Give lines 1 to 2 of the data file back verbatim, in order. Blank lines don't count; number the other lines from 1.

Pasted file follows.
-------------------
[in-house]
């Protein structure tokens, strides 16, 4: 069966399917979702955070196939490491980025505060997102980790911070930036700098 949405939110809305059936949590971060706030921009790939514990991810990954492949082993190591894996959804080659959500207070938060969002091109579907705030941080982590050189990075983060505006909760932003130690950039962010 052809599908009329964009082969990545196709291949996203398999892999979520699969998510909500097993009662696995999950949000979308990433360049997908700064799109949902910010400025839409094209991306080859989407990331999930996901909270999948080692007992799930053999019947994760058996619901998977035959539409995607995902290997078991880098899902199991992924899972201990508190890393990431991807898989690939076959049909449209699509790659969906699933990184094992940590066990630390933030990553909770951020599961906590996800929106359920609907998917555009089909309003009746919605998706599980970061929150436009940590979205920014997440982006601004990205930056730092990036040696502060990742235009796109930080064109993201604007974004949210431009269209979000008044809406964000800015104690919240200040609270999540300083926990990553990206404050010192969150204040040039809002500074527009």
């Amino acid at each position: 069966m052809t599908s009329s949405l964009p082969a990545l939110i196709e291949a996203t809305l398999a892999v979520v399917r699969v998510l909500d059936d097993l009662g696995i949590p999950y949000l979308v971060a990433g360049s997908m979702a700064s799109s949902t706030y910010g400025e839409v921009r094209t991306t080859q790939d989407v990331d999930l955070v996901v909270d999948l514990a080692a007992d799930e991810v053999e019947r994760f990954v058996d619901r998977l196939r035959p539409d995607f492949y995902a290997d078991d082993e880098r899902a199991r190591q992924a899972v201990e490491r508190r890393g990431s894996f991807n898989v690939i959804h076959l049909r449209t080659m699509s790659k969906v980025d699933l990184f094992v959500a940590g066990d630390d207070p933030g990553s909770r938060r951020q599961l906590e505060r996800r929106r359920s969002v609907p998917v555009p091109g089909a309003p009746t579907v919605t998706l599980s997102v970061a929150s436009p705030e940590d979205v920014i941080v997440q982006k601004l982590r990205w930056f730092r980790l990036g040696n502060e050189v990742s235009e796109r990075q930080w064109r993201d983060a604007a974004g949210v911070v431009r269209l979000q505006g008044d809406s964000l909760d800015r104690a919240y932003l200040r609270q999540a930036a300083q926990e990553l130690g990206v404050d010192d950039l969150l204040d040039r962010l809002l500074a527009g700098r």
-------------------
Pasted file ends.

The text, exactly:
[in-house]
């Protein structure tokens, strides 16, 4: 069966399917979702955070196939490491980025505060997102980790911070930036700098 949405939110809305059936949590971060706030921009790939514990991810990954492949082993190591894996959804080659959500207070938060969002091109579907705030941080982590050189990075983060505006909760932003130690950039962010 052809599908009329964009082969990545196709291949996203398999892999979520699969998510909500097993009662696995999950949000979308990433360049997908700064799109949902910010400025839409094209991306080859989407990331999930996901909270999948080692007992799930053999019947994760058996619901998977035959539409995607995902290997078991880098899902199991992924899972201990508190890393990431991807898989690939076959049909449209699509790659969906699933990184094992940590066990630390933030990553909770951020599961906590996800929106359920609907998917555009089909309003009746919605998706599980970061929150436009940590979205920014997440982006601004990205930056730092990036040696502060990742235009796109930080064109993201604007974004949210431009269209979000008044809406964000800015104690919240200040609270999540300083926990990553990206404050010192969150204040040039809002500074527009």